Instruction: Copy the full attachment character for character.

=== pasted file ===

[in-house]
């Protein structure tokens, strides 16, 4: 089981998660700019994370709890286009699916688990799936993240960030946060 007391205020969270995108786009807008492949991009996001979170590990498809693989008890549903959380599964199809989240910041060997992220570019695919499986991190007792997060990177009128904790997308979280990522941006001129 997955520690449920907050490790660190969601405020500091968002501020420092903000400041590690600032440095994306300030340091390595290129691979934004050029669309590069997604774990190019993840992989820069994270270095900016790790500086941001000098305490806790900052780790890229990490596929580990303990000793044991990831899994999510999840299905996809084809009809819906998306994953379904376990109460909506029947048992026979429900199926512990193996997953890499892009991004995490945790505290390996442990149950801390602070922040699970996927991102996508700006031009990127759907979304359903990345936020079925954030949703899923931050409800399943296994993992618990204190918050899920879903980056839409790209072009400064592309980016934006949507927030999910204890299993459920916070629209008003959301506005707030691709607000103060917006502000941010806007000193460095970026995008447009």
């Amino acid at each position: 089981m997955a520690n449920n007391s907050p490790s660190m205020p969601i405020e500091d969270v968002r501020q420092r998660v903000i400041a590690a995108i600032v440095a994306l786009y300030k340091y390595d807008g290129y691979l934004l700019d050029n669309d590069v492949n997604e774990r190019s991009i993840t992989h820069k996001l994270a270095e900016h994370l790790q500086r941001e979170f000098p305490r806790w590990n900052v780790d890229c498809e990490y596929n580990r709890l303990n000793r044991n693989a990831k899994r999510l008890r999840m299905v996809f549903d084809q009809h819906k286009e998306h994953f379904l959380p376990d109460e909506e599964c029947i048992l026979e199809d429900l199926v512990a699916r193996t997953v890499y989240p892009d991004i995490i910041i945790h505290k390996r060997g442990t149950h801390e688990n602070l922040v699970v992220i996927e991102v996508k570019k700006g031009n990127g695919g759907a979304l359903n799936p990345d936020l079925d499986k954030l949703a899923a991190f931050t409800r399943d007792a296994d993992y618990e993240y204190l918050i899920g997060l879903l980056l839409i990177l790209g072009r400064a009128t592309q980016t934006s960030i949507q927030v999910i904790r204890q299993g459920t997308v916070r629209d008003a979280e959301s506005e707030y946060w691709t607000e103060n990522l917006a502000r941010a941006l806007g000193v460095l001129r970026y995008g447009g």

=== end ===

[in-house]
């Protein structure tokens, strides 16, 4: 089981998660700019994370709890286009699916688990799936993240960030946060 007391205020969270995108786009807008492949991009996001979170590990498809693989008890549903959380599964199809989240910041060997992220570019695919499986991190007792997060990177009128904790997308979280990522941006001129 997955520690449920907050490790660190969601405020500091968002501020420092903000400041590690600032440095994306300030340091390595290129691979934004050029669309590069997604774990190019993840992989820069994270270095900016790790500086941001000098305490806790900052780790890229990490596929580990303990000793044991990831899994999510999840299905996809084809009809819906998306994953379904376990109460909506029947048992026979429900199926512990193996997953890499892009991004995490945790505290390996442990149950801390602070922040699970996927991102996508700006031009990127759907979304359903990345936020079925954030949703899923931050409800399943296994993992618990204190918050899920879903980056839409790209072009400064592309980016934006949507927030999910204890299993459920916070629209008003959301506005707030691709607000103060917006502000941010806007000193460095970026995008447009």
């Amino acid at each position: 089981m997955a520690n449920n007391s907050p490790s660190m205020p969601i405020e500091d969270v968002r501020q420092r998660v903000i400041a590690a995108i600032v440095a994306l786009y300030k340091y390595d807008g290129y691979l934004l700019d050029n669309d590069v492949n997604e774990r190019s991009i993840t992989h820069k996001l994270a270095e900016h994370l790790q500086r941001e979170f000098p305490r806790w590990n900052v780790d890229c498809e990490y596929n580990r709890l303990n000793r044991n693989a990831k899994r999510l008890r999840m299905v996809f549903d084809q009809h819906k286009e998306h994953f379904l959380p376990d109460e909506e599964c029947i048992l026979e199809d429900l199926v512990a699916r193996t997953v890499y989240p892009d991004i995490i910041i945790h505290k390996r060997g442990t149950h801390e688990n602070l922040v699970v992220i996927e991102v996508k570019k700006g031009n990127g695919g759907a979304l359903n799936p990345d936020l079925d499986k954030l949703a899923a991190f931050t409800r399943d007792a296994d993992y618990e993240y204190l918050i899920g997060l879903l980056l839409i990177l790209g072009r400064a009128t592309q980016t934006s960030i949507q927030v999910i904790r204890q299993g459920t997308v916070r629209d008003a979280e959301s506005e707030y946060w691709t607000e103060n990522l917006a502000r941010a941006l806007g000193v460095l001129r970026y995008g447009g």